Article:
A strong indicator of the separate politics is the fact that the death rate among disabled inmates in Sweden did not increase during WWII, with the exception of Vipeholm. There are also other indicators. The ongoing debate about schooling for “feebleminded” children, which resulted in a law about compulsory schooling for educable “feebleminded” children in 1944, showed that the Swedish state had quite different interests from the policies of Nazi Germany, where similar schools were closed down (Myschker 1983). The Swedish law, which forbade “feebleminded” and mentally ill persons to marry was changed in 1945, and made it possible to apply for permission to marry (sometimes upon condition of sterilization). It signals at least a vague interest in disabled people, even if the main purpose of the change was to make sterilization more attractive. The annual reports also highlight the scarcity of food as a problem and there is no evidence of denying food to certain categories of patients.

So what about Vipeholm? Are the deaths at Vipeholm an expression of conscious killing, comparable with the situation in the German institutions (c.f.Frykman 1999, Tydén 2002)? It is easy to find similarities between Vipeholm and Nazi asylums, for example the use of language when talking about patients, and the low weights of the patients. Nevertheless, there are aspects of the reports that emphasize differences, such as the introduction of, and pleas for, more education for the patients. There are also attempts to provide the patients with leisure activities, such as movies, playing football, singing, etc., and there are repeated requests for more caretakers and better premises. All these pleas might seem to indicate quite modern care, but in comparison to the standards of today the care was in many ways dehumanizing. The perception of the patients at Vipeholm as less valuable than other people is also clearly documented in the huge “scientific” experiment which started in 1945, trying to find correlations between eating habits and caries. The more unethical aspects of this experiment included giving some of the patients a lot of sweets in order to provoke caries. The experiments ended in 1953 (Frykman 1998).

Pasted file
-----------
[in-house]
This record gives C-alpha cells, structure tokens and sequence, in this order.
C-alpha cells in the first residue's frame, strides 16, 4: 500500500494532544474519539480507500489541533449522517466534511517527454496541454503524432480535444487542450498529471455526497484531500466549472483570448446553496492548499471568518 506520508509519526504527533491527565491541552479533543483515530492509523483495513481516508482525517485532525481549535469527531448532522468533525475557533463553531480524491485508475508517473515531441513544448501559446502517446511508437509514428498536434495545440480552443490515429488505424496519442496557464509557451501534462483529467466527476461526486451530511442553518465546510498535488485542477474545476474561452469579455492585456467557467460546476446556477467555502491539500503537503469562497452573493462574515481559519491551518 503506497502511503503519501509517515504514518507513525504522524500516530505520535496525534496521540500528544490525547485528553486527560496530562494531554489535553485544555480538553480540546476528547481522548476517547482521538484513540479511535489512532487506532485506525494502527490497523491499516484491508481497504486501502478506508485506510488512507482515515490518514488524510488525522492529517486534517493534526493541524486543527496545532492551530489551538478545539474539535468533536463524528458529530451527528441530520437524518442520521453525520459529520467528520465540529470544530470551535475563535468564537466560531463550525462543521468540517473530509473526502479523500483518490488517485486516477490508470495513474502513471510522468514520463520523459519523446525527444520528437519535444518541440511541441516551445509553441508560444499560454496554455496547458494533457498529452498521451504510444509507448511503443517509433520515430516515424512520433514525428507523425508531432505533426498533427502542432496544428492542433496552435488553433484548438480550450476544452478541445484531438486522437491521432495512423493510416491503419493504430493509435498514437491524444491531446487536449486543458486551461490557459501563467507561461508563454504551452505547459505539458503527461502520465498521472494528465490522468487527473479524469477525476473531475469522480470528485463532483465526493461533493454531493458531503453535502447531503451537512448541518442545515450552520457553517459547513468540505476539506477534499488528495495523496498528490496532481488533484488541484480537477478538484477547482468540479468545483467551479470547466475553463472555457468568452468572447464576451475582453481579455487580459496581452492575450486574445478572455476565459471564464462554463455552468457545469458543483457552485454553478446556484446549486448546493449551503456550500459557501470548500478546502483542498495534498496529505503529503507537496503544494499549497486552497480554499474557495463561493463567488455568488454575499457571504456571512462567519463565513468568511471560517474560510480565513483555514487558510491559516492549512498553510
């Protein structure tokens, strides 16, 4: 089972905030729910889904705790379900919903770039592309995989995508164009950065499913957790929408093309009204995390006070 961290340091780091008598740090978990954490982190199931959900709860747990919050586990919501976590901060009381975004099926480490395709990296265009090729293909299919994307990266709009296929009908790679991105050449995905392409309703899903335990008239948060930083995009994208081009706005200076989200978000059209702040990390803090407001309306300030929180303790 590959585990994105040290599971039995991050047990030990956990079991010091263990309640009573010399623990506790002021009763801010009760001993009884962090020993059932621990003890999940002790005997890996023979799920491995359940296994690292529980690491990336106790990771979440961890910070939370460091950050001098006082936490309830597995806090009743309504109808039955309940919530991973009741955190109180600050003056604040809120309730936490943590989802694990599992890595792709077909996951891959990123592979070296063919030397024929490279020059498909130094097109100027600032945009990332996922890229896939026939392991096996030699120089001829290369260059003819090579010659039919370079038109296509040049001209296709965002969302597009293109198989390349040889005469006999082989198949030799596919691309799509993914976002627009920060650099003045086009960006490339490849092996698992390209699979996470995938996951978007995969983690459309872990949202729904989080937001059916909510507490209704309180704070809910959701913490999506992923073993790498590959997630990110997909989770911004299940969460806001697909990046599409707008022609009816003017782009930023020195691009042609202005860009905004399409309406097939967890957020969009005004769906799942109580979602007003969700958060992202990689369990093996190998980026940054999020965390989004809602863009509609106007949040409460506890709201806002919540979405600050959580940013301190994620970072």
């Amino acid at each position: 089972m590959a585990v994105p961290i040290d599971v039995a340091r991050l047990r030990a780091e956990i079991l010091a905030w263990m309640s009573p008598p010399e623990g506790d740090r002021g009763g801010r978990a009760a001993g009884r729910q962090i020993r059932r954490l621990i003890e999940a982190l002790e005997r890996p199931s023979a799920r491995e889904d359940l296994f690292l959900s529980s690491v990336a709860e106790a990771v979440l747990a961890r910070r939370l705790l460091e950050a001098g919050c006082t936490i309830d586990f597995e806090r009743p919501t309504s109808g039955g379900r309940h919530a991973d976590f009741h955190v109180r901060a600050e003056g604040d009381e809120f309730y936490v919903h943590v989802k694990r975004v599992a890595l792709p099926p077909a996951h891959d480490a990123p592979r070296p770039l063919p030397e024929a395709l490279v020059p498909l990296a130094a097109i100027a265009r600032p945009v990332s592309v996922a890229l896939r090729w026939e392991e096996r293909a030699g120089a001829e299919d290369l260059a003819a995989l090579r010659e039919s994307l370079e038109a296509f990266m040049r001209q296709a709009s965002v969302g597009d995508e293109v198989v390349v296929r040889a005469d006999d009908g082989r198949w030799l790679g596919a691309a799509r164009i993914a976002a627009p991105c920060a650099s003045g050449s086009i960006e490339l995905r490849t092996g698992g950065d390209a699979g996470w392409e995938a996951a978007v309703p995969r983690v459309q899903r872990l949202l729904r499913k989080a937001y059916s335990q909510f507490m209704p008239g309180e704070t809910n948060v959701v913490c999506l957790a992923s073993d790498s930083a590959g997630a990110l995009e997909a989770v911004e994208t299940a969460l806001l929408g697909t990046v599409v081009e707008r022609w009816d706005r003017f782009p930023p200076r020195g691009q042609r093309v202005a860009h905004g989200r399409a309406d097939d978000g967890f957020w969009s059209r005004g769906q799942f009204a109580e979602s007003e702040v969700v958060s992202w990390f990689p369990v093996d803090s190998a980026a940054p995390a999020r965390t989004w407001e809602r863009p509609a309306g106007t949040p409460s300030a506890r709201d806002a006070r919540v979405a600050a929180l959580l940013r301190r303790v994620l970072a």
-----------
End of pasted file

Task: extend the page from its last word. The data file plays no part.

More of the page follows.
Conscious and organized killing of disabled people through starvation, in accordance with the situation in Nazi Germany, is not seen in Sweden, even if Swedish doctors sometimes sympathized with Nazism. The view, however, of “feebleminded” and mentally ill people as having lower human worth and as a burden on society was common and was also accepted in Sweden. This perception is seen in many of the official reports. The categorization of “feebleminded” and mental patients as different from other Swedes also becomes clear in the “Vipeholm experiment”. At the Nürnberg trials, ethics within medicine were discussed and the Nazi medical experiments were banned. Nevertheless, these discussions about ethics were not seen as relevant concerning the patients at Vipeholm.

As already mentioned, very few articles have been published about Nazi “euthanasia” in Nyt Tidsskrift om abnormvaesenet. However, there is one article worth quoting. It was written in 1951 by a Danish doctor arguing against euthanasia. He tells of on of his young students of medicine, who claimed that it was a “total waste doing everything to keep the idiots in asylums alive, at the same time as the best young men were killed in the battlefields”. The doctor agreed with him, but added that the idiocy was not keeping the “feebleminded” patients alive, but killing the best men (NTA, Schwalbe-Hansen 1951:43–44).